“CDC is using its own mess as justification for its continued power grab," Kruckenberg said in a statement. "Even though CDC agrees that Covid is no longer the threat it once was, the agency extended its order because once the moratorium ends the courts will face a glut of cases that have been delayed for nearly a year. Meanwhile, innocent housing providers have gone without their income all along."
Another fight against the nationwide ban, in Washington, D.C., saw a win for landlords in early May, when a federal judge struck down the moratorium, saying the CDC had overstepped its authority.
The same judge later issued stayed her decision, however, allowing the eviction ban to remain in place while the Justice Department appeals. The D.C. Circuit declined to lift the stay earlier this month, finding government would likely succeed on the merits of its appeal, and saying that the CDC was within its powers.
The landlord challengers cannot lift the stay now without an order from the U.S. Supreme Court.
That’s unlikely to succeed, said Eric Dunn, director of litigation at the National Housing Law Project, due to an “extremely high” legal standard. Chief Justice John Roberts, who is fielding the emergency application, would have to both disagree with the three-judge appellate panel and also find that the stay order was an abuse of discretion by the trial judge is not in the public interest.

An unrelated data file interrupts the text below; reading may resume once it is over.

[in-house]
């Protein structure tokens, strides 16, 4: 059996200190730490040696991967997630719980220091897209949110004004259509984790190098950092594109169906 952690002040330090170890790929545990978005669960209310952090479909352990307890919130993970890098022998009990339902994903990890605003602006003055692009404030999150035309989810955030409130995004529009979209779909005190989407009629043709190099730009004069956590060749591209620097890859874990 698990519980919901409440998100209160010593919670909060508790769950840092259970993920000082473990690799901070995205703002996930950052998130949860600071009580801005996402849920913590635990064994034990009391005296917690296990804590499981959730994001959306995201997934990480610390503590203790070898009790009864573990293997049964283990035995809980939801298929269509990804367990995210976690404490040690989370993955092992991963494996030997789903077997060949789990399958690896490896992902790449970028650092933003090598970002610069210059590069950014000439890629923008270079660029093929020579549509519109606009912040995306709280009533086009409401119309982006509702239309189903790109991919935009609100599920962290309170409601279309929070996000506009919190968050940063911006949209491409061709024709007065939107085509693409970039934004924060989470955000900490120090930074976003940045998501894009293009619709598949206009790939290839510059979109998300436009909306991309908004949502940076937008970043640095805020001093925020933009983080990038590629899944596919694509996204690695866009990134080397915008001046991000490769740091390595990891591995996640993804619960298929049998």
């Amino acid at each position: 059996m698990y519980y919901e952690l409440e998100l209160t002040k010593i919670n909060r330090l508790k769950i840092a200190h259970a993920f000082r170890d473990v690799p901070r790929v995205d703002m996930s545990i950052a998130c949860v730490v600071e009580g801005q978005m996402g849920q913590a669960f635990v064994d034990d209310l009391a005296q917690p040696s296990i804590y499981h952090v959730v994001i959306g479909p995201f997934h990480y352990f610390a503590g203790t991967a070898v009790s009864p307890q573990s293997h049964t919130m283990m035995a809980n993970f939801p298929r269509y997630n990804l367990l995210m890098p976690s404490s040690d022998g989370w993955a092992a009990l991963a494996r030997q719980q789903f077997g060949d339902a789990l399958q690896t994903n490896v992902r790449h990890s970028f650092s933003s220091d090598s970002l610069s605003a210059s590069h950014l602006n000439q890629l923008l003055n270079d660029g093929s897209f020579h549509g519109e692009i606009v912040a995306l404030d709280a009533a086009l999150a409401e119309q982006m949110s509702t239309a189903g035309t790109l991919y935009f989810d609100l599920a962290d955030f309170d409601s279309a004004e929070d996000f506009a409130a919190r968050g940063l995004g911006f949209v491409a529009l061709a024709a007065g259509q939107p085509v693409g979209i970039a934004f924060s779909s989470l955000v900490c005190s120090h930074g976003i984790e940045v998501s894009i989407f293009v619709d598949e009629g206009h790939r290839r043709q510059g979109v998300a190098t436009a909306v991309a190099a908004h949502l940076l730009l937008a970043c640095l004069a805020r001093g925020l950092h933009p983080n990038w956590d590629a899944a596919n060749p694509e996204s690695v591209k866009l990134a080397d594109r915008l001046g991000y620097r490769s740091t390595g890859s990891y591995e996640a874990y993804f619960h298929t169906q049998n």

“I’d be very surprised if he reached those particular findings,” Dunn said during a phone interview, meaning the eviction order will likely remaining in effect until its expiration.
Once the ban has expired, Dunn said there are two key steps state and local governments can take to ensure that those who faced pandemic-related evictions don’t get the short end of the stick in the long term.
For one, states can prohibit evicting tenants over unpaid money during the pandemic, as long as they are paying their current rent.
“If you evict a tenant and bring someone else in, that new tenant’s not paying the old tenant’s arrearages either,” Dunn said. “So it doesn’t really make the landlord any better off to kick out a tenant who’s paying their current rent.”
Second, Dunn said there need to be protections in place for people who were displaced or ended up in unsustainable rental situations during the pandemic — for instance, those who lost their job and had to take work that pays less, or were living with roommates who stopped being able to chip in.
Those circumstances could cause rent debts, or put people in a position where they “need a chance to start over,” Dunn said. But traditionally, having an eviction record of any kind can lead to automatic rejection of future renter applications, limiting future housing options.
It’s important for states to adopt laws making it illegal for landlords to deny new tenancies based on adverse rental history from the pandemic, Dunn said.
“Otherwise it’s going to put a lot of people in these situations where the only housing they can qualify for is going to be lower-quality housing, maybe unsafe housing,” he said.
That could lead to rippling housing effects, given the substantial impact of evictions and job losses on people of color.
“The reality is," Dunn said, "this would be a massive driver of residential segregation.”